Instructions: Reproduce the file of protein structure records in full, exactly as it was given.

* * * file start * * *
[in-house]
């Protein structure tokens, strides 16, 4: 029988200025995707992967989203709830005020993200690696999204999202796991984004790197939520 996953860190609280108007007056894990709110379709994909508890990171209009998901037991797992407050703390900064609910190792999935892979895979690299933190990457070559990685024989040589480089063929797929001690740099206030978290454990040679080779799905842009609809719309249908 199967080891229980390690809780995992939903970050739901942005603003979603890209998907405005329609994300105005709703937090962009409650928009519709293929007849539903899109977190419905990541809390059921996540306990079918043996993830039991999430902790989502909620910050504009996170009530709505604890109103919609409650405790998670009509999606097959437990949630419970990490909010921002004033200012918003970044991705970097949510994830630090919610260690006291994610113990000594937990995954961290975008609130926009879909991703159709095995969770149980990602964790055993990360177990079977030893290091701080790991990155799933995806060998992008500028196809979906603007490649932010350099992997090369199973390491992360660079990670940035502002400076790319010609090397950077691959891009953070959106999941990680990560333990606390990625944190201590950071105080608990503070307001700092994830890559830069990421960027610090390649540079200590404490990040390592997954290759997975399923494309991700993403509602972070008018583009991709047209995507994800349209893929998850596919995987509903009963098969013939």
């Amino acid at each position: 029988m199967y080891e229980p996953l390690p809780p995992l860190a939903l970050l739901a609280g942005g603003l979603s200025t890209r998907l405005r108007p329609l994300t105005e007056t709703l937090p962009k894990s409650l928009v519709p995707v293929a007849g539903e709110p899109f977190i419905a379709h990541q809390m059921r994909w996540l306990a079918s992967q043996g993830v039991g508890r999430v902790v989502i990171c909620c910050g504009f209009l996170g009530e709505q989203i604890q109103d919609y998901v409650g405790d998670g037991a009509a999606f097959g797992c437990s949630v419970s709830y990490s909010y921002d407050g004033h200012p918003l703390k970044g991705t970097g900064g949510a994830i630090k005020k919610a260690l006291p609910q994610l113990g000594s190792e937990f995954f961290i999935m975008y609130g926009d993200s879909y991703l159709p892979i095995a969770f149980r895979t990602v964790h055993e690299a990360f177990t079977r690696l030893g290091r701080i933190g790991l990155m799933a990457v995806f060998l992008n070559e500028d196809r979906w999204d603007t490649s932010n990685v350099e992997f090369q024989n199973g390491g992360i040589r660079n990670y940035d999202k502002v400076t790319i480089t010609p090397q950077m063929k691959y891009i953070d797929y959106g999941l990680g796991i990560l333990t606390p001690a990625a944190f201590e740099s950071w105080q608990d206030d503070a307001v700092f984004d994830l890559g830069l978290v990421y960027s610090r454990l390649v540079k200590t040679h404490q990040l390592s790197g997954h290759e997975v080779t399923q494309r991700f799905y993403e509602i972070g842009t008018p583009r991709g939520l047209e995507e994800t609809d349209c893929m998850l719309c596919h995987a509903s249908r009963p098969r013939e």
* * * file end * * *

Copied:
[in-house]
């Protein structure tokens, strides 16, 4: 029988200025995707992967989203709830005020993200690696999204999202796991984004790197939520 996953860190609280108007007056894990709110379709994909508890990171209009998901037991797992407050703390900064609910190792999935892979895979690299933190990457070559990685024989040589480089063929797929001690740099206030978290454990040679080779799905842009609809719309249908 199967080891229980390690809780995992939903970050739901942005603003979603890209998907405005329609994300105005709703937090962009409650928009519709293929007849539903899109977190419905990541809390059921996540306990079918043996993830039991999430902790989502909620910050504009996170009530709505604890109103919609409650405790998670009509999606097959437990949630419970990490909010921002004033200012918003970044991705970097949510994830630090919610260690006291994610113990000594937990995954961290975008609130926009879909991703159709095995969770149980990602964790055993990360177990079977030893290091701080790991990155799933995806060998992008500028196809979906603007490649932010350099992997090369199973390491992360660079990670940035502002400076790319010609090397950077691959891009953070959106999941990680990560333990606390990625944190201590950071105080608990503070307001700092994830890559830069990421960027610090390649540079200590404490990040390592997954290759997975399923494309991700993403509602972070008018583009991709047209995507994800349209893929998850596919995987509903009963098969013939």
């Amino acid at each position: 029988m199967y080891e229980p996953l390690p809780p995992l860190a939903l970050l739901a609280g942005g603003l979603s200025t890209r998907l405005r108007p329609l994300t105005e007056t709703l937090p962009k894990s409650l928009v519709p995707v293929a007849g539903e709110p899109f977190i419905a379709h990541q809390m059921r994909w996540l306990a079918s992967q043996g993830v039991g508890r999430v902790v989502i990171c909620c910050g504009f209009l996170g009530e709505q989203i604890q109103d919609y998901v409650g405790d998670g037991a009509a999606f097959g797992c437990s949630v419970s709830y990490s909010y921002d407050g004033h200012p918003l703390k970044g991705t970097g900064g949510a994830i630090k005020k919610a260690l006291p609910q994610l113990g000594s190792e937990f995954f961290i999935m975008y609130g926009d993200s879909y991703l159709p892979i095995a969770f149980r895979t990602v964790h055993e690299a990360f177990t079977r690696l030893g290091r701080i933190g790991l990155m799933a990457v995806f060998l992008n070559e500028d196809r979906w999204d603007t490649s932010n990685v350099e992997f090369q024989n199973g390491g992360i040589r660079n990670y940035d999202k502002v400076t790319i480089t010609p090397q950077m063929k691959y891009i953070d797929y959106g999941l990680g796991i990560l333990t606390p001690a990625a944190f201590e740099s950071w105080q608990d206030d503070a307001v700092f984004d994830l890559g830069l978290v990421y960027s610090r454990l390649v540079k200590t040679h404490q990040l390592s790197g997954h290759e997975v080779t399923q494309r991700f799905y993403e509602i972070g842009t008018p583009r991709g939520l047209e995507e994800t609809d349209c893929m998850l719309c596919h995987a509903s249908r009963p098969r013939e």